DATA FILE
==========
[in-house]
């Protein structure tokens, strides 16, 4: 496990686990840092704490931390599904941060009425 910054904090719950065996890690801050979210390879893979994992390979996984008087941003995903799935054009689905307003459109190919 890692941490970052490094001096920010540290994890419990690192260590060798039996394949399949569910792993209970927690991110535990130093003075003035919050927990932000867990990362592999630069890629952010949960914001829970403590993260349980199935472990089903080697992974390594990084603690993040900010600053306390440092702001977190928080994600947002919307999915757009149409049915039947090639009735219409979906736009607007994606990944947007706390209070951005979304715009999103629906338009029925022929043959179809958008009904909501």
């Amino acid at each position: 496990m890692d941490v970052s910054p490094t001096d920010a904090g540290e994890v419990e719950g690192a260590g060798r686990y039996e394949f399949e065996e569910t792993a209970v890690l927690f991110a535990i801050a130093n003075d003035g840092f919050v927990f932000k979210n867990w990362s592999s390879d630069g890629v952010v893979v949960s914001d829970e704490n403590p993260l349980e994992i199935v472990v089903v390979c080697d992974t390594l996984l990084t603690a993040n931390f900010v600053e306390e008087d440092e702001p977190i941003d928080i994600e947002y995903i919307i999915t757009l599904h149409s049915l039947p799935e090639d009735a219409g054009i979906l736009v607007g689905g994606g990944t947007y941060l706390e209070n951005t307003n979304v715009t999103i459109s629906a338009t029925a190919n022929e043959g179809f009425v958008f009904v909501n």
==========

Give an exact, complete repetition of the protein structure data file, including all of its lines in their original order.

[in-house]
């Protein structure tokens, strides 16, 4: 496990686990840092704490931390599904941060009425 910054904090719950065996890690801050979210390879893979994992390979996984008087941003995903799935054009689905307003459109190919 890692941490970052490094001096920010540290994890419990690192260590060798039996394949399949569910792993209970927690991110535990130093003075003035919050927990932000867990990362592999630069890629952010949960914001829970403590993260349980199935472990089903080697992974390594990084603690993040900010600053306390440092702001977190928080994600947002919307999915757009149409049915039947090639009735219409979906736009607007994606990944947007706390209070951005979304715009999103629906338009029925022929043959179809958008009904909501």
């Amino acid at each position: 496990m890692d941490v970052s910054p490094t001096d920010a904090g540290e994890v419990e719950g690192a260590g060798r686990y039996e394949f399949e065996e569910t792993a209970v890690l927690f991110a535990i801050a130093n003075d003035g840092f919050v927990f932000k979210n867990w990362s592999s390879d630069g890629v952010v893979v949960s914001d829970e704490n403590p993260l349980e994992i199935v472990v089903v390979c080697d992974t390594l996984l990084t603690a993040n931390f900010v600053e306390e008087d440092e702001p977190i941003d928080i994600e947002y995903i919307i999915t757009l599904h149409s049915l039947p799935e090639d009735a219409g054009i979906l736009v607007g689905g994606g990944t947007y941060l706390e209070n951005t307003n979304v715009t999103i459109s629906a338009t029925a190919n022929e043959g179809f009425v958008f009904v909501n």